Let’s be honest: Home renovations are expensive. Though a simple half-bath remodel costs just $5,000, a high-end kitchen renovation can cost upwards of $65,000. If you don’t have the cash to bankroll your project, you’ll need to secure financing.
Popular financing avenues for home renovations include:
Choosing the lending option that is best for you depends on the project you’re tackling and how much time you need to pay back the money. In this guide, we provide more information about each financing tool and list the pros and cons of each.
Cash is king, especially when it comes to affording home renovations. Though stowing away enough money to fund a major remodel takes time, it can save you thousands of dollars in interest and other fees.
But there are downsides to funding your home’s makeover with cash. You might be waiting months or even years to rustle up enough money. Also, by earmarking your cash, you could be missing out on higher-yielding investment opportunities.
Some homeowners jumpstart their savings with inheritance while others liquidate assets like stocks, bonds, and even vehicles. But there are many different ways to save money in a hurry.
Generally, it’s recommended that homeowners:
A home equity loan, also called a second mortgage, allows homeowners to borrow a lump sum against the equity in their home. This loan has a fixed interest rate and is amortized over five to 20 years.
Equity is calculated by dividing your mortgage balance by your home’s current market value. A lender will use an appraisal to determine the latter. They’ll also reference your credit score and payment history to determine the loan terms.
A home equity loan is a popular financing tool because it allows homeowners to unlock their hard-earned equity. However, it’s risky. Since the home is used as collateral, the homeowner risks foreclosure if they don’t repay their debts.
A home equity line of credit, or HELOC for short, is a revolving line of credit that uses your home as collateral. It’s similar to a home equity loan, but with two key differences:
A HELOC is a good choice if you’re unsure of your budget and don’t want to be responsible for a large amount of consumer debt. It can also serve as a buffer for those who have the cash to pay for renovations but need a little extra to finish the work.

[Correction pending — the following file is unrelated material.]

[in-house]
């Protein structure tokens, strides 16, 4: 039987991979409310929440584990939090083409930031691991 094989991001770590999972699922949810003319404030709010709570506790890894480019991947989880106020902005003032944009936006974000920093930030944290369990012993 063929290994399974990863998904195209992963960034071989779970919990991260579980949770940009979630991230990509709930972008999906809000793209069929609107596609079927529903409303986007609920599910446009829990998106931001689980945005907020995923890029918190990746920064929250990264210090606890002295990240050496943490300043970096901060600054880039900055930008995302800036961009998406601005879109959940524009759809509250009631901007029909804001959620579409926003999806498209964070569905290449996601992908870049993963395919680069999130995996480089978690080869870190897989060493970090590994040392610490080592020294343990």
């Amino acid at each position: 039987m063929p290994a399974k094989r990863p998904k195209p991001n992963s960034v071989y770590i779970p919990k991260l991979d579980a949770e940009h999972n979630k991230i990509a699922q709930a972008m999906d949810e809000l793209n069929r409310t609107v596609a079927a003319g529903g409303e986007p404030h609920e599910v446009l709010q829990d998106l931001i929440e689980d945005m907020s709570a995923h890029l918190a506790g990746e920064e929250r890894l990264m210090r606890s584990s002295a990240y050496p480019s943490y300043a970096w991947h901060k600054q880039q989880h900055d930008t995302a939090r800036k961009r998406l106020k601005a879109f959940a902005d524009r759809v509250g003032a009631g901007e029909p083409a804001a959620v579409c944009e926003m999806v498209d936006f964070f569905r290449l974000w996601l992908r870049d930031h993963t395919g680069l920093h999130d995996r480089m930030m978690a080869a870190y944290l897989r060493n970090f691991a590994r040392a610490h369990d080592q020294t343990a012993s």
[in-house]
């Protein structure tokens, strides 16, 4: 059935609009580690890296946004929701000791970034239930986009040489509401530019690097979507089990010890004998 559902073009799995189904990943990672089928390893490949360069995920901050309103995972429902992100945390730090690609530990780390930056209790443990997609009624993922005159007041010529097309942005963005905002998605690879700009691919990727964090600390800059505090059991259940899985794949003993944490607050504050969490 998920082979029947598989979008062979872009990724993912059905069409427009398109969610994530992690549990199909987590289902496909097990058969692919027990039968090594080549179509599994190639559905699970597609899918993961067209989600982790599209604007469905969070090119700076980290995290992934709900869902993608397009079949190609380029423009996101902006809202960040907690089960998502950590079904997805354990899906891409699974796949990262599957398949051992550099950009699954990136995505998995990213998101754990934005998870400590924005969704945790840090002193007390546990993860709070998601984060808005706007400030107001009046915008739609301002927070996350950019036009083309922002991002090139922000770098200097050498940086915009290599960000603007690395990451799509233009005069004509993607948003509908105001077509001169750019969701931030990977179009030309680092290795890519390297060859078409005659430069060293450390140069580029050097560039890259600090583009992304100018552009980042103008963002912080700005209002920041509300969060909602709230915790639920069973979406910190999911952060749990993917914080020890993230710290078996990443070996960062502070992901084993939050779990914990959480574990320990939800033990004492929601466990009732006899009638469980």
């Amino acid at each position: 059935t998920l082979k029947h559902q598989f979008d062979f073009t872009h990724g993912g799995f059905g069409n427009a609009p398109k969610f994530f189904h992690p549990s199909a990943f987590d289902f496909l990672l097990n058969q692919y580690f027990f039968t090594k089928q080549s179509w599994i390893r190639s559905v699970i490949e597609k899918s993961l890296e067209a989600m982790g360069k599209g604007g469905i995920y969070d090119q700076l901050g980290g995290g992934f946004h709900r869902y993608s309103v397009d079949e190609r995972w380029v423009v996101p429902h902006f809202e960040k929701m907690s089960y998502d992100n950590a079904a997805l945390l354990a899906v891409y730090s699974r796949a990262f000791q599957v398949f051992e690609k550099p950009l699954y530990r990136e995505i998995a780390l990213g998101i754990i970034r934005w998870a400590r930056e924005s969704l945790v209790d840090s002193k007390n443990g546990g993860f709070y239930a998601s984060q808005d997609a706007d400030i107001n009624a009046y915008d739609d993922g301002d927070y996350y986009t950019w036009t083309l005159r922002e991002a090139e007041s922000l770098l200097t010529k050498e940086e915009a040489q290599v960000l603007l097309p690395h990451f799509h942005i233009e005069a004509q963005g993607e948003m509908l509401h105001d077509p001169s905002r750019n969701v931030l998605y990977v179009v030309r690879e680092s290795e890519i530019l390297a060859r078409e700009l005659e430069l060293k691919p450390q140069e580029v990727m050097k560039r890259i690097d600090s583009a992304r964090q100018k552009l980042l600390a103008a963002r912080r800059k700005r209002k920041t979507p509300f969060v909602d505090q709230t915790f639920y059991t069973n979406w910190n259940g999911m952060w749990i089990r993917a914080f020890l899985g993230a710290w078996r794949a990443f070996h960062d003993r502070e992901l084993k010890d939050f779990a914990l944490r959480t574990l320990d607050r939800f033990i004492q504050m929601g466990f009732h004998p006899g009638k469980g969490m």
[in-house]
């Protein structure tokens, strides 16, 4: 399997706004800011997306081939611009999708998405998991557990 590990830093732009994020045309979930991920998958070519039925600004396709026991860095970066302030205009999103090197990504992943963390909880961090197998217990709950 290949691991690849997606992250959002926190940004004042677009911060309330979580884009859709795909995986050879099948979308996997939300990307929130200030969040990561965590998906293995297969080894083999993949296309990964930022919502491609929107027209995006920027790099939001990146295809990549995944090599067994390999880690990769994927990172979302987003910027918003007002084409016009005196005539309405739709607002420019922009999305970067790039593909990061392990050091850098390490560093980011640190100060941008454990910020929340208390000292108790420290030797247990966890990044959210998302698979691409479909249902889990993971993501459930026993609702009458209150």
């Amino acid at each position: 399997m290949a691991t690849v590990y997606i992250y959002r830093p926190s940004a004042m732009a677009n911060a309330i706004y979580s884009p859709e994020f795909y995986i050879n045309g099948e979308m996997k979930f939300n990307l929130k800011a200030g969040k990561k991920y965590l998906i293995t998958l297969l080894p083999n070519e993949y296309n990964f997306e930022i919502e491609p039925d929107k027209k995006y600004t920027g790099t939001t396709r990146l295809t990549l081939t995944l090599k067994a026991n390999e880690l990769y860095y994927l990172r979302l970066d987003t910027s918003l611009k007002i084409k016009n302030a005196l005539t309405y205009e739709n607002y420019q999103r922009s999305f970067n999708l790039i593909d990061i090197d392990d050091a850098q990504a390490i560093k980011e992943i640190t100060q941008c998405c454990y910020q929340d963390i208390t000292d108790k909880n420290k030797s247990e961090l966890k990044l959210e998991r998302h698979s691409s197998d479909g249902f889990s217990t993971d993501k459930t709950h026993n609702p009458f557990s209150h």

Generally, credit cards are a bad idea when it comes to financing home renovations. Credit card debt is unsecured, so lenders can charge high interest rates. Plus, failure to pay may result in bankruptcy.
So, when are credit cards a good idea?
If a dire situation forces you to rack up credit card debt, don’t despair. You can easily consolidate debts at a lower interest rate using a home equity loan. You can also refinance with a balance transfer card, which essentially moves the debts to another credit card with a lower interest rate.
Compared to a traditional mortgage refinance, which simply changes the interest rate or loan term, a cash-out refinance grants homeowners a larger loan. With this larger loan, you can pay off your original mortgage and then pocket the difference.
A cash-out refinance is a savvy borrowing tool because, unlike with a home equity loan, homeowners are left with just one mortgage. They can also secure a loan with better terms. However, the cost to refinance can be fairly pricey – about 2-6% of the final loan amount.
Bankrolling home renovations can be stressful. If you don’t have the time or income to save enough cash, you’ll need to borrow money. However, since many loans have high interest rates and require that you use your home as collateral, you shouldn’t jump into financing blindly.
At Portico, we specialize in helping clients create their dream homes with minimal worry. Understanding that money is often a concern in home renovation projects, we guarantee transparent pricing and always work within your budget.